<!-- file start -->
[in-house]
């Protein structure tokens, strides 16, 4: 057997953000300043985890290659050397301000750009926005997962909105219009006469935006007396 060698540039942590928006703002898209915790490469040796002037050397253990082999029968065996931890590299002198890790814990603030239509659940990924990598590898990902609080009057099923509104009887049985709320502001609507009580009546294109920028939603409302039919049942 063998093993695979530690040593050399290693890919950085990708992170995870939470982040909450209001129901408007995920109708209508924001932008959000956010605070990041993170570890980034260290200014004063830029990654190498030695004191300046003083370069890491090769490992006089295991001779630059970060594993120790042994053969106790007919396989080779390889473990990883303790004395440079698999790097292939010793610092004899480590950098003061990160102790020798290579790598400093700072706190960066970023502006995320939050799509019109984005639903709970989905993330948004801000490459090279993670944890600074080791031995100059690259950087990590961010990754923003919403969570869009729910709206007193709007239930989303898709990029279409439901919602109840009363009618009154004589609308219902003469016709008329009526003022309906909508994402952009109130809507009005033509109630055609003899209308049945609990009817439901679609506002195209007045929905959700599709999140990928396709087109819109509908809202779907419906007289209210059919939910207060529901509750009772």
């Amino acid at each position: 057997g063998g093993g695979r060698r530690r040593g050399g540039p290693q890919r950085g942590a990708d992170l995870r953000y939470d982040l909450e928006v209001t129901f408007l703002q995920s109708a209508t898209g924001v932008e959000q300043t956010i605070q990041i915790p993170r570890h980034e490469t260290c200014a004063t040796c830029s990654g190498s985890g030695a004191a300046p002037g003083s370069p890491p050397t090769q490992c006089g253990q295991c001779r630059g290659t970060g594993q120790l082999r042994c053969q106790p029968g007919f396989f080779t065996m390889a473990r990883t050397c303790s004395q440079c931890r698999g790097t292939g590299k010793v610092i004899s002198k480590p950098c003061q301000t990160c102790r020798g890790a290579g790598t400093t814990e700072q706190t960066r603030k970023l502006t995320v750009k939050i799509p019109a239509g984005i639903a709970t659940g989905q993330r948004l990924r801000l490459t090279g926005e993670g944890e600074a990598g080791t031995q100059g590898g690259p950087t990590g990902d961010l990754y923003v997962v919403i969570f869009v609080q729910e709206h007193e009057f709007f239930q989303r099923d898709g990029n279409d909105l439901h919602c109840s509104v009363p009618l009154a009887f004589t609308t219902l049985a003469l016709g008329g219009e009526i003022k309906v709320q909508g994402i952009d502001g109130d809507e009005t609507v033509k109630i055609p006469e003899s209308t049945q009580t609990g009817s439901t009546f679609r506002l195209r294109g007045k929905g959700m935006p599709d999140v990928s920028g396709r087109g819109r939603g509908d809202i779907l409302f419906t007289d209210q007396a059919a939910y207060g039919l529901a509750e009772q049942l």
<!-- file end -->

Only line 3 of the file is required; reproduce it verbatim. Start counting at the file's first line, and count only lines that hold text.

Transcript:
């Amino acid at each position: 057997g063998g093993g695979r060698r530690r040593g050399g540039p290693q890919r950085g942590a990708d992170l995870r953000y939470d982040l909450e928006v209001t129901f408007l703002q995920s109708a209508t898209g924001v932008e959000q300043t956010i605070q990041i915790p993170r570890h980034e490469t260290c200014a004063t040796c830029s990654g190498s985890g030695a004191a300046p002037g003083s370069p890491p050397t090769q490992c006089g253990q295991c001779r630059g290659t970060g594993q120790l082999r042994c053969q106790p029968g007919f396989f080779t065996m390889a473990r990883t050397c303790s004395q440079c931890r698999g790097t292939g590299k010793v610092i004899s002198k480590p950098c003061q301000t990160c102790r020798g890790a290579g790598t400093t814990e700072q706190t960066r603030k970023l502006t995320v750009k939050i799509p019109a239509g984005i639903a709970t659940g989905q993330r948004l990924r801000l490459t090279g926005e993670g944890e600074a990598g080791t031995q100059g590898g690259p950087t990590g990902d961010l990754y923003v997962v919403i969570f869009v609080q729910e709206h007193e009057f709007f239930q989303r099923d898709g990029n279409d909105l439901h919602c109840s509104v009363p009618l009154a009887f004589t609308t219902l049985a003469l016709g008329g219009e009526i003022k309906v709320q909508g994402i952009d502001g109130d809507e009005t609507v033509k109630i055609p006469e003899s209308t049945q009580t609990g009817s439901t009546f679609r506002l195209r294109g007045k929905g959700m935006p599709d999140v990928s920028g396709r087109g819109r939603g509908d809202i779907l409302f419906t007289d209210q007396a059919a939910y207060g039919l529901a509750e009772q049942l």